Halliburton is anticipating a “structural shift” in the U.S. land market as unconventional resources become a more prominent component of the production profile, according to CEO Dave Lesar.

“We expect to benefit from this trend as operators are drilling longer horizontals and increasing their fracture and stimulation treatments to enhance initial production rates,” the CEO said during a conference call to discuss 3Q2009 earnings. “This is why it is so important for us to direct our resources to those areas. We have expanded our facilities this year to support our growth in the Marcellus, Haynesville and Williston basins. We believe these investments in our differentiated technologies will ensure that we will retain our market share gains and accelerate our growth once the market recovers.”

But it may be a while before the market recovers, Lesar warned. The Houston-based oil services giant reported a quarterly profit of $262 million, 61% lower than in 3Q2008. Revenue from North American operations increased 2% sequentially from 2Q2009, but operating income from the North American segment fell 92% when compared with the same period a year ago.

It’s not going to be “as hard a downturn as we thought a quarter or so ago,” but a significant improvement in the natural gas market is unlikely “over the next few quarters without a resurgence of a broad market economic demand in support of winter withdrawal and supply patterns,” Lesar said. Schlumberger Ltd. CEO Andrew Gould said Friday he didn’t think the North American market would recover before the second half of 2010 (see related story).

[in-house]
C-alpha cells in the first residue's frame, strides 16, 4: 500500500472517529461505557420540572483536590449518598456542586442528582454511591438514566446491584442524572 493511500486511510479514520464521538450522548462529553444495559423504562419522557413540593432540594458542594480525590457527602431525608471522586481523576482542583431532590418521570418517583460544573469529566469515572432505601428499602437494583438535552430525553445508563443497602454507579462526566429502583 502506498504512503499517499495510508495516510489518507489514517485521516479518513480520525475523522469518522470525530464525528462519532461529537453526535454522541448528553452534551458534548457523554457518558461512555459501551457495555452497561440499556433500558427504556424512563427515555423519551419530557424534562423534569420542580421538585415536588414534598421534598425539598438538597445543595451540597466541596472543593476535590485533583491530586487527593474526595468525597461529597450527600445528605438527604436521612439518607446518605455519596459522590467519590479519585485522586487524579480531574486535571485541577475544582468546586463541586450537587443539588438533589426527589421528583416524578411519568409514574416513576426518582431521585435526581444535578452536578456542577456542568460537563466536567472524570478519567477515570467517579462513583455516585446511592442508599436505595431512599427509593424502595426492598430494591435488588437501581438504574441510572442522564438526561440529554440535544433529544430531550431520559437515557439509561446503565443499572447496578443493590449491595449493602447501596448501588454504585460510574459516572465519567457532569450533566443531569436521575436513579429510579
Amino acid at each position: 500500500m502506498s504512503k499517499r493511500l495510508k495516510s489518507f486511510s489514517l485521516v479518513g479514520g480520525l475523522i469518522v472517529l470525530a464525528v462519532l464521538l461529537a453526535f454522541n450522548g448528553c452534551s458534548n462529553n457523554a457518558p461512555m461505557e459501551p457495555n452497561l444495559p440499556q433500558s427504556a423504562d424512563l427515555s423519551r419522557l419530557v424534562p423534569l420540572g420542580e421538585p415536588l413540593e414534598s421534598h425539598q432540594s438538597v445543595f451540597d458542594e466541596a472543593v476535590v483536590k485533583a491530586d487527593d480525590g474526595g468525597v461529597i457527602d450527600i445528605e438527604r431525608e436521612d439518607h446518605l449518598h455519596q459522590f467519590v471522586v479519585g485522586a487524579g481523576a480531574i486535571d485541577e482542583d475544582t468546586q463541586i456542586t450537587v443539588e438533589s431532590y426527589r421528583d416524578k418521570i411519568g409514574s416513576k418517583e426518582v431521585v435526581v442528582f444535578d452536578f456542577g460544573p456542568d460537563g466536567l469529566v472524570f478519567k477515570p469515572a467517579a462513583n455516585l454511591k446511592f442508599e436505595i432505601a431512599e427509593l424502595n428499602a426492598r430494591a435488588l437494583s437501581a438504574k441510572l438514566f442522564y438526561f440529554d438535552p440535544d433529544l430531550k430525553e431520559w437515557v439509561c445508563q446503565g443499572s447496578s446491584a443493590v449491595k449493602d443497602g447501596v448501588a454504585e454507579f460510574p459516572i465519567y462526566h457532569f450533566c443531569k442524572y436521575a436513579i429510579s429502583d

In 3Q2009 “we saw customers continue to drill more wells than they completed,” said Lesar. “We now believe that there is an inventory of about 1,300 to 1,500 uncompleted wells in North America. Part of this is due to the low gas price and part is due to customers not wanting to grow their actual production until they have their 2010 hedges in place. While this will be very positive for us when this completion backlog is worked off in 2010, it clearly created a disconnect between demand for drilling-related services versus completion-related services in the third quarter. We expect this to continue into the fourth quarter.”

Halliburton expects the industry to see “accelerating production declines in the coming months in response to reduced drilling activities,” but “we don’t believe these declines will be adequate to provide a meaningful near-term correction of the current supply and demand imbalance,” Lesar told analysts.

Despite the fall-off in business, Halliburton’s technological expertise is paying dividends in the shale plays, said Lesar.

“In our view, much of the industry’s existing stimulation equipment is unsuitable for the lower depths and pressures of the new shale plays,” he said. “We believe that the continued use of suboptimal equipment by the oil service industry for these harsh shale environments is unsustainable. This will facilitate the absorption of this oversupplied equipment situation in the market as equipment is much more quickly used up…”

Tim Probert, president of Halliburton’s Drilling and Evaluation Division & Corporate Development, told analysts that a “combination of high pressures and high temperature and long stages are really driving the wear and tear equation…This is a source of potential using up of equipment, if you like, and restricting the amount of capacity that is ultimately going to be available.